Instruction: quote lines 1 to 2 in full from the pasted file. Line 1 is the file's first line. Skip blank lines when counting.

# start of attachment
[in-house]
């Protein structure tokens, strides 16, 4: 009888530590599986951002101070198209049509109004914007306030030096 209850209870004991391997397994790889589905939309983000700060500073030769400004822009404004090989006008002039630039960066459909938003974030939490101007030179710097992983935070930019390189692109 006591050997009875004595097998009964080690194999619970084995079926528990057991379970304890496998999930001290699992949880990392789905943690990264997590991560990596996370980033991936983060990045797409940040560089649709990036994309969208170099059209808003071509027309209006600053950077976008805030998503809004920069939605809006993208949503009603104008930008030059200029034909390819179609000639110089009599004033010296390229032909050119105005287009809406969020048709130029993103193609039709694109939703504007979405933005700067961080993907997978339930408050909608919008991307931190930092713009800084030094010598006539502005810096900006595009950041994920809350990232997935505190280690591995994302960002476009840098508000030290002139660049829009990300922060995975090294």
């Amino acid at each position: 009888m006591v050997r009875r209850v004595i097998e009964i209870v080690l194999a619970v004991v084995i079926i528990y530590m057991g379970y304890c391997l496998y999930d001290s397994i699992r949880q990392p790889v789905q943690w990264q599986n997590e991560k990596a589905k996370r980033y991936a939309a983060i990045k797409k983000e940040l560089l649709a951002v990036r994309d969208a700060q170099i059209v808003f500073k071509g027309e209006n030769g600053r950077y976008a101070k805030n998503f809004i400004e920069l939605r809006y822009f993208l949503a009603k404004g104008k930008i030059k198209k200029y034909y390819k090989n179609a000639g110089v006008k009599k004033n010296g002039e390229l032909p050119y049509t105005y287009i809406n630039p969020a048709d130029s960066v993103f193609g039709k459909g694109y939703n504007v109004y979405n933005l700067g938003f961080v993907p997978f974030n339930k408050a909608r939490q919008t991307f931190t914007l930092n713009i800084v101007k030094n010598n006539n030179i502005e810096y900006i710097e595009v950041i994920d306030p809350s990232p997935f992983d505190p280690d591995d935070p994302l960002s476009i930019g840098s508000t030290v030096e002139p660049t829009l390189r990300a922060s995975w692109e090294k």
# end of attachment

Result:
[in-house]
């Protein structure tokens, strides 16, 4: 009888530590599986951002101070198209049509109004914007306030030096 209850209870004991391997397994790889589905939309983000700060500073030769400004822009404004090989006008002039630039960066459909938003974030939490101007030179710097992983935070930019390189692109 006591050997009875004595097998009964080690194999619970084995079926528990057991379970304890496998999930001290699992949880990392789905943690990264997590991560990596996370980033991936983060990045797409940040560089649709990036994309969208170099059209808003071509027309209006600053950077976008805030998503809004920069939605809006993208949503009603104008930008030059200029034909390819179609000639110089009599004033010296390229032909050119105005287009809406969020048709130029993103193609039709694109939703504007979405933005700067961080993907997978339930408050909608919008991307931190930092713009800084030094010598006539502005810096900006595009950041994920809350990232997935505190280690591995994302960002476009840098508000030290002139660049829009990300922060995975090294």